Genetic alterations and the domestication of animals has stumped scientists for years. The question was what genetic changes happened to transform wild animals into domesticated animals? It took an international team studying rabbit domestication for the clues to be unlocked.
In the latest issue of Science, researchers sequenced the genome of one domesticated rabbit, and sampled the DNA from six additional breeds and 14 wild rabbit pools across Spain and southern France.
Why rabbits? It’s a fairly recent domestication, and researchers can easily trace the wild rabbit relatives of the domesticated rabbits. Rabbits started to be domesticated around 1,400 years ago. No word on if the Easter Bunny is domesticated or a wild, corporate shill.
What they found is that there isn’t a smoking gun ‘domesticated gene’. Study co-author Namil Rafati spoke during the Biology of Genomes meeting. “We did not find any evidence for key domestication genes. We propose that they may not exist.”
The big find was the number of allele frequency shifts. When comparing the genomes of a wild and domesticated rabbit, the frequency of certain genes varied. The most common area of the changes were in the genes that affected brain development.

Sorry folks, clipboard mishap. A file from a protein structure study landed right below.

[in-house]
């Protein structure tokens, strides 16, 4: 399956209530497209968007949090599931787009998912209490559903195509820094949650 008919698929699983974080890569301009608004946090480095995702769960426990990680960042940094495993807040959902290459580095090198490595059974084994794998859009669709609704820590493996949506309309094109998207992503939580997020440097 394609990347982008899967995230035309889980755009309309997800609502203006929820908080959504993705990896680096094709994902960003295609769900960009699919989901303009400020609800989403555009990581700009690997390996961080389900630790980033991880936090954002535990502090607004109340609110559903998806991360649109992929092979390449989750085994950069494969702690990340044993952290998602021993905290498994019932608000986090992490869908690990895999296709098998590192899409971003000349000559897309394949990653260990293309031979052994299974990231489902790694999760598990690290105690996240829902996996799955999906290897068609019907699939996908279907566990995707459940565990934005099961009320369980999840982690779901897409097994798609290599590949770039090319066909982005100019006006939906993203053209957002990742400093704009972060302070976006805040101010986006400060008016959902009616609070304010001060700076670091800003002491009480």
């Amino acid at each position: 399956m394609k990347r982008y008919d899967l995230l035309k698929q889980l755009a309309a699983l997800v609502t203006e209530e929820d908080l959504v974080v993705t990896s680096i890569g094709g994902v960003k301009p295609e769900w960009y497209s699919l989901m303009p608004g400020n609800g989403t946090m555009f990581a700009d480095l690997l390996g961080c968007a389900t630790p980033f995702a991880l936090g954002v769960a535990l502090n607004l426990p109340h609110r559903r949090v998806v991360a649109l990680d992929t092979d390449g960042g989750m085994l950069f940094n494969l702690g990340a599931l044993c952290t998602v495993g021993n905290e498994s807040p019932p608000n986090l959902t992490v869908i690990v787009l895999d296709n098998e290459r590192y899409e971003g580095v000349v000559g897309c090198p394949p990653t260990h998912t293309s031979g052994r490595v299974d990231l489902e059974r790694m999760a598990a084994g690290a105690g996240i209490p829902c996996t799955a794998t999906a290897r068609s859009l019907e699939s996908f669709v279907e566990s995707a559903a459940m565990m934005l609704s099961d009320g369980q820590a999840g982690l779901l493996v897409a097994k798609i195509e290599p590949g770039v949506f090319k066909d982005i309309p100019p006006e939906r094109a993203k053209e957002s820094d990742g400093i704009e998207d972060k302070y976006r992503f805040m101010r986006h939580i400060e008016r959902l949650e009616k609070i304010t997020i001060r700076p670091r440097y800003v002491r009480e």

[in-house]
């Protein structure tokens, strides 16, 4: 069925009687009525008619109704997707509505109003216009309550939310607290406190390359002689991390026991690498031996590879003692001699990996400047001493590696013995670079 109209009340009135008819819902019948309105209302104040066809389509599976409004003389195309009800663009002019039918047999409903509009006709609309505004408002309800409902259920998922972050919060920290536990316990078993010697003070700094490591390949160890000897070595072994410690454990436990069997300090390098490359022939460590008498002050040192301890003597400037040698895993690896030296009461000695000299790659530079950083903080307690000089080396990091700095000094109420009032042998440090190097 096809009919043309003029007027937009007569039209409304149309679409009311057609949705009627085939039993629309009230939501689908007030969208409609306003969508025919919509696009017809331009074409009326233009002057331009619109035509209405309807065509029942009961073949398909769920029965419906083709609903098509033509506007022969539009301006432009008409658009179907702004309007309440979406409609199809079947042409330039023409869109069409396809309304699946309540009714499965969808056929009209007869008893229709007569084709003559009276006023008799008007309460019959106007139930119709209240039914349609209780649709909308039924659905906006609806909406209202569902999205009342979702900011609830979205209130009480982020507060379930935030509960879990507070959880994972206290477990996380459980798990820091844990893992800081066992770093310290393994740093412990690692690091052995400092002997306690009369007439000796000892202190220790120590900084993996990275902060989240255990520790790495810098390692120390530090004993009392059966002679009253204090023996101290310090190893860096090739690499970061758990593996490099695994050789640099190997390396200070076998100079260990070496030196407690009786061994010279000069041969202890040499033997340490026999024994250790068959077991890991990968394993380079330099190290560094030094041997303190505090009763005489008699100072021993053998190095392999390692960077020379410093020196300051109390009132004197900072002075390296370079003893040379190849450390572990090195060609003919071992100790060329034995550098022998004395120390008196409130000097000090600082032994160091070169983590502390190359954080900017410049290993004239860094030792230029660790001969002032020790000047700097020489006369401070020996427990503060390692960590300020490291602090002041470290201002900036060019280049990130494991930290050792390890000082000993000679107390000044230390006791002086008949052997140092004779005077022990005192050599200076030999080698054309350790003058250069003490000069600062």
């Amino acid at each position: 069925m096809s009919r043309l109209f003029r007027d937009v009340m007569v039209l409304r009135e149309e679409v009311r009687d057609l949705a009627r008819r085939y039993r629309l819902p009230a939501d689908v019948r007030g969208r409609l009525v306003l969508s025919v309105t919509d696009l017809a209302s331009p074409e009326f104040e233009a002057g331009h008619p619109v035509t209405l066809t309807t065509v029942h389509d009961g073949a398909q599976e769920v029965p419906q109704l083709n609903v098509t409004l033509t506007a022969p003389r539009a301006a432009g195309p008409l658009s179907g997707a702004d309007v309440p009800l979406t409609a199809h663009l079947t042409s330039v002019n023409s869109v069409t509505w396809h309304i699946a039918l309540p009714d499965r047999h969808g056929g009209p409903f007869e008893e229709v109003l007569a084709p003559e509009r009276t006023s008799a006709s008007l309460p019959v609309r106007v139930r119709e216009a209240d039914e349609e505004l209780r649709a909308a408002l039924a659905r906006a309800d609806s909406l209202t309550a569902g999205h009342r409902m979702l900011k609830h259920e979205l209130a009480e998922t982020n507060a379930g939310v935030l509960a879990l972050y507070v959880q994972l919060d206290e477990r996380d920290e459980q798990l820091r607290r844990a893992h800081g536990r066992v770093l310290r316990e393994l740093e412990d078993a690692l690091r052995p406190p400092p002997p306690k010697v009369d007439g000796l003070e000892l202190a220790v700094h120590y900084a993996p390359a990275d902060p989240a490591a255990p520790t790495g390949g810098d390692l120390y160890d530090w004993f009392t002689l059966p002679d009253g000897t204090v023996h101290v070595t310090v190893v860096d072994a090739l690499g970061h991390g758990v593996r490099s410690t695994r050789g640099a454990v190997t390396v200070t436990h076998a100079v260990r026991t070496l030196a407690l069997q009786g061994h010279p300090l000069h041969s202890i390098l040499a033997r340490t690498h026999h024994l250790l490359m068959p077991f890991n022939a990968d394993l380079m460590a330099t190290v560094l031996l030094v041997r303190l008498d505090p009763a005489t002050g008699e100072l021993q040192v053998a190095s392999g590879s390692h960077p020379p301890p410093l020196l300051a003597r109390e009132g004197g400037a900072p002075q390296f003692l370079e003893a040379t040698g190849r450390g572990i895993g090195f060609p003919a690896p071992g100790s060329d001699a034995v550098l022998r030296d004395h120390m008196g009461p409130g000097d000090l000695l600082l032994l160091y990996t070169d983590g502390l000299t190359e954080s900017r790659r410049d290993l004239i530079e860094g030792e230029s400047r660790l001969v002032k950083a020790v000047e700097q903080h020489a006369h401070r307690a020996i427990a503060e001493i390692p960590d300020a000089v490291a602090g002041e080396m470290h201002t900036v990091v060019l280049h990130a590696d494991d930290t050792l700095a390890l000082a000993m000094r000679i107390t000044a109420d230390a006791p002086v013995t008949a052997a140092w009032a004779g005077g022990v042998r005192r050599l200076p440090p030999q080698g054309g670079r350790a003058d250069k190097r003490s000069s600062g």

Also found when comparing the genomes is that the ‘wild genes’ were still present in the domesticated breeds. Essentially you could release the rabbits back into the wild, and eventually back selection of genes would occur. Think of it like a Mad Max scenario. Our pets would eventually revert to wild animals. That’s what these researchers are theorizing.
So, while scientists have searched for the one gene that provided the ‘on/off’ switch for domestication, it is actually all in the regulation of the genes. It isn’t some severe cutoff that provides the delineation. Instead, it is over the regulation and many small mutations of the animal’s genome.
The full piece is in the latest issue of Science.